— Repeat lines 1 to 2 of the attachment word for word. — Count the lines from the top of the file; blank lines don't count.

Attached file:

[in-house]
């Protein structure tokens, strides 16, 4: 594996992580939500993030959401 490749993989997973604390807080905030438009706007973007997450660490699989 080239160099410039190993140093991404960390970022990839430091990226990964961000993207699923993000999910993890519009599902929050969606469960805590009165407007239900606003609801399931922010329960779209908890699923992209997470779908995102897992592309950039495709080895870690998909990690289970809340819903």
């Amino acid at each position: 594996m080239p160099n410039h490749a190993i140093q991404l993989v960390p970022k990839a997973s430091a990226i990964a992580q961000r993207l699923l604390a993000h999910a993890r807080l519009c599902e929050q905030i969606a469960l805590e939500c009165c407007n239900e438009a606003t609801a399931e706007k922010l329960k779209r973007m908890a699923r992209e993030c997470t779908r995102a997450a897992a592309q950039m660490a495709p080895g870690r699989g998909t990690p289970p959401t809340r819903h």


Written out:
[in-house]
């Protein structure tokens, strides 16, 4: 594996992580939500993030959401 490749993989997973604390807080905030438009706007973007997450660490699989 080239160099410039190993140093991404960390970022990839430091990226990964961000993207699923993000999910993890519009599902929050969606469960805590009165407007239900606003609801399931922010329960779209908890699923992209997470779908995102897992592309950039495709080895870690998909990690289970809340819903």